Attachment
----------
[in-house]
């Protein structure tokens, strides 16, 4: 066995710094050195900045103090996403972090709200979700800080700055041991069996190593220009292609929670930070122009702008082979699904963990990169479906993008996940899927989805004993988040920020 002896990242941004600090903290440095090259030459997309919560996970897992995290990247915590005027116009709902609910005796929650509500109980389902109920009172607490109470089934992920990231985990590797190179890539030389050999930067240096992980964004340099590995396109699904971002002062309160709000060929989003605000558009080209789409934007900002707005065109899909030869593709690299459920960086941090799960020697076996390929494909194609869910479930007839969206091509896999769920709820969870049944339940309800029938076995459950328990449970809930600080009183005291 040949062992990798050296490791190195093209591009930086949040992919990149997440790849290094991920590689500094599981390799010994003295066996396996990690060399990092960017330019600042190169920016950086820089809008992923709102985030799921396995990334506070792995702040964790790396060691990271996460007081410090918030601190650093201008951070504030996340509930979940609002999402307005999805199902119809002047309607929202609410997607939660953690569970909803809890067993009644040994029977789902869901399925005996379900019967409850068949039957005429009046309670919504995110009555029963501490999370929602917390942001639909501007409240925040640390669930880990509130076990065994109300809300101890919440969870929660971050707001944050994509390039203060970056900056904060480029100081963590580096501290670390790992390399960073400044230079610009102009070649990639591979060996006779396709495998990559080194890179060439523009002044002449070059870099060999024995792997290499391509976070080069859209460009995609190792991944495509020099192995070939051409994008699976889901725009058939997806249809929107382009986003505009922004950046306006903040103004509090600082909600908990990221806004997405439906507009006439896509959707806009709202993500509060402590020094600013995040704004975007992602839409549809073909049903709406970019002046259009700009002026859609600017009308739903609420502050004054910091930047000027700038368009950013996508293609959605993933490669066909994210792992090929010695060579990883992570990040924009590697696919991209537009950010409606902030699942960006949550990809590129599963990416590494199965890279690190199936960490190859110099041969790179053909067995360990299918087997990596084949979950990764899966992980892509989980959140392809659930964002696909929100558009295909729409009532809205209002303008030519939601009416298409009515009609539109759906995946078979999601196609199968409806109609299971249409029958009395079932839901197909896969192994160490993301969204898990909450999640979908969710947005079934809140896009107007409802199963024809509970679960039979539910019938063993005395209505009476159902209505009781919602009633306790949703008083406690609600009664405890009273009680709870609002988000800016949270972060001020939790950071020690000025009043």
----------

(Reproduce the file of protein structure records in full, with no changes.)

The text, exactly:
[in-house]
């Protein structure tokens, strides 16, 4: 066995710094050195900045103090996403972090709200979700800080700055041991069996190593220009292609929670930070122009702008082979699904963990990169479906993008996940899927989805004993988040920020 002896990242941004600090903290440095090259030459997309919560996970897992995290990247915590005027116009709902609910005796929650509500109980389902109920009172607490109470089934992920990231985990590797190179890539030389050999930067240096992980964004340099590995396109699904971002002062309160709000060929989003605000558009080209789409934007900002707005065109899909030869593709690299459920960086941090799960020697076996390929494909194609869910479930007839969206091509896999769920709820969870049944339940309800029938076995459950328990449970809930600080009183005291 040949062992990798050296490791190195093209591009930086949040992919990149997440790849290094991920590689500094599981390799010994003295066996396996990690060399990092960017330019600042190169920016950086820089809008992923709102985030799921396995990334506070792995702040964790790396060691990271996460007081410090918030601190650093201008951070504030996340509930979940609002999402307005999805199902119809002047309607929202609410997607939660953690569970909803809890067993009644040994029977789902869901399925005996379900019967409850068949039957005429009046309670919504995110009555029963501490999370929602917390942001639909501007409240925040640390669930880990509130076990065994109300809300101890919440969870929660971050707001944050994509390039203060970056900056904060480029100081963590580096501290670390790992390399960073400044230079610009102009070649990639591979060996006779396709495998990559080194890179060439523009002044002449070059870099060999024995792997290499391509976070080069859209460009995609190792991944495509020099192995070939051409994008699976889901725009058939997806249809929107382009986003505009922004950046306006903040103004509090600082909600908990990221806004997405439906507009006439896509959707806009709202993500509060402590020094600013995040704004975007992602839409549809073909049903709406970019002046259009700009002026859609600017009308739903609420502050004054910091930047000027700038368009950013996508293609959605993933490669066909994210792992090929010695060579990883992570990040924009590697696919991209537009950010409606902030699942960006949550990809590129599963990416590494199965890279690190199936960490190859110099041969790179053909067995360990299918087997990596084949979950990764899966992980892509989980959140392809659930964002696909929100558009295909729409009532809205209002303008030519939601009416298409009515009609539109759906995946078979999601196609199968409806109609299971249409029958009395079932839901197909896969192994160490993301969204898990909450999640979908969710947005079934809140896009107007409802199963024809509970679960039979539910019938063993005395209505009476159902209505009781919602009633306790949703008083406690609600009664405890009273009680709870609002988000800016949270972060001020939790950071020690000025009043």